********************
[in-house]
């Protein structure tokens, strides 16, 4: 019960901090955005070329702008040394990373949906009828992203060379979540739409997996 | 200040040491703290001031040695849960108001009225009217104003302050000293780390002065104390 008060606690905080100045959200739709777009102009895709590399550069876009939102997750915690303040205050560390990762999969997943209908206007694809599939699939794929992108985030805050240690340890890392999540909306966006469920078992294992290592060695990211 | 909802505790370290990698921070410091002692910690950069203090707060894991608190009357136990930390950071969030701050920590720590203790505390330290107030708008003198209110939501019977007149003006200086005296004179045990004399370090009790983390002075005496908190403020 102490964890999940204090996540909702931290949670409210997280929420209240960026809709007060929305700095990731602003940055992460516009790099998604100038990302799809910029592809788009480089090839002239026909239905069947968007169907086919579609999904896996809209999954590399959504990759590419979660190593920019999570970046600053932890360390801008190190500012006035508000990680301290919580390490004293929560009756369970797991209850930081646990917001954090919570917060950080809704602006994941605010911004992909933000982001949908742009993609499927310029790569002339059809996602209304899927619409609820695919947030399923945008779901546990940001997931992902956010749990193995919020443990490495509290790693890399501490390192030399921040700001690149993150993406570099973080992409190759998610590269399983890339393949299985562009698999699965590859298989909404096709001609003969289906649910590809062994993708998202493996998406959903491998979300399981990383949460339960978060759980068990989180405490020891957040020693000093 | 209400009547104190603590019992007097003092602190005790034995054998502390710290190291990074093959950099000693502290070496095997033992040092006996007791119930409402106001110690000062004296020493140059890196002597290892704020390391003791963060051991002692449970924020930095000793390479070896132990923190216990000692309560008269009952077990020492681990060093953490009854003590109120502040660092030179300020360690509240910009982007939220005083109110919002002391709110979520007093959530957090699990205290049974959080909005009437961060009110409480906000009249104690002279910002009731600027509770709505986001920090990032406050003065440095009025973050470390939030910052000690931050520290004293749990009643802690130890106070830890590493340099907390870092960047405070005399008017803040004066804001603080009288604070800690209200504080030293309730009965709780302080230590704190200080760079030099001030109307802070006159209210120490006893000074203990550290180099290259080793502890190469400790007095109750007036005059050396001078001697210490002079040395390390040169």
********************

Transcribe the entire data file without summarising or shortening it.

[in-house]
């Protein structure tokens, strides 16, 4: 019960901090955005070329702008040394990373949906009828992203060379979540739409997996 | 200040040491703290001031040695849960108001009225009217104003302050000293780390002065104390 008060606690905080100045959200739709777009102009895709590399550069876009939102997750915690303040205050560390990762999969997943209908206007694809599939699939794929992108985030805050240690340890890392999540909306966006469920078992294992290592060695990211 | 909802505790370290990698921070410091002692910690950069203090707060894991608190009357136990930390950071969030701050920590720590203790505390330290107030708008003198209110939501019977007149003006200086005296004179045990004399370090009790983390002075005496908190403020 102490964890999940204090996540909702931290949670409210997280929420209240960026809709007060929305700095990731602003940055992460516009790099998604100038990302799809910029592809788009480089090839002239026909239905069947968007169907086919579609999904896996809209999954590399959504990759590419979660190593920019999570970046600053932890360390801008190190500012006035508000990680301290919580390490004293929560009756369970797991209850930081646990917001954090919570917060950080809704602006994941605010911004992909933000982001949908742009993609499927310029790569002339059809996602209304899927619409609820695919947030399923945008779901546990940001997931992902956010749990193995919020443990490495509290790693890399501490390192030399921040700001690149993150993406570099973080992409190759998610590269399983890339393949299985562009698999699965590859298989909404096709001609003969289906649910590809062994993708998202493996998406959903491998979300399981990383949460339960978060759980068990989180405490020891957040020693000093 | 209400009547104190603590019992007097003092602190005790034995054998502390710290190291990074093959950099000693502290070496095997033992040092006996007791119930409402106001110690000062004296020493140059890196002597290892704020390391003791963060051991002692449970924020930095000793390479070896132990923190216990000692309560008269009952077990020492681990060093953490009854003590109120502040660092030179300020360690509240910009982007939220005083109110919002002391709110979520007093959530957090699990205290049974959080909005009437961060009110409480906000009249104690002279910002009731600027509770709505986001920090990032406050003065440095009025973050470390939030910052000690931050520290004293749990009643802690130890106070830890590493340099907390870092960047405070005399008017803040004066804001603080009288604070800690209200504080030293309730009965709780302080230590704190200080760079030099001030109307802070006159209210120490006893000074203990550290180099290259080793502890190469400790007095109750007036005059050396001078001697210490002079040395390390040169």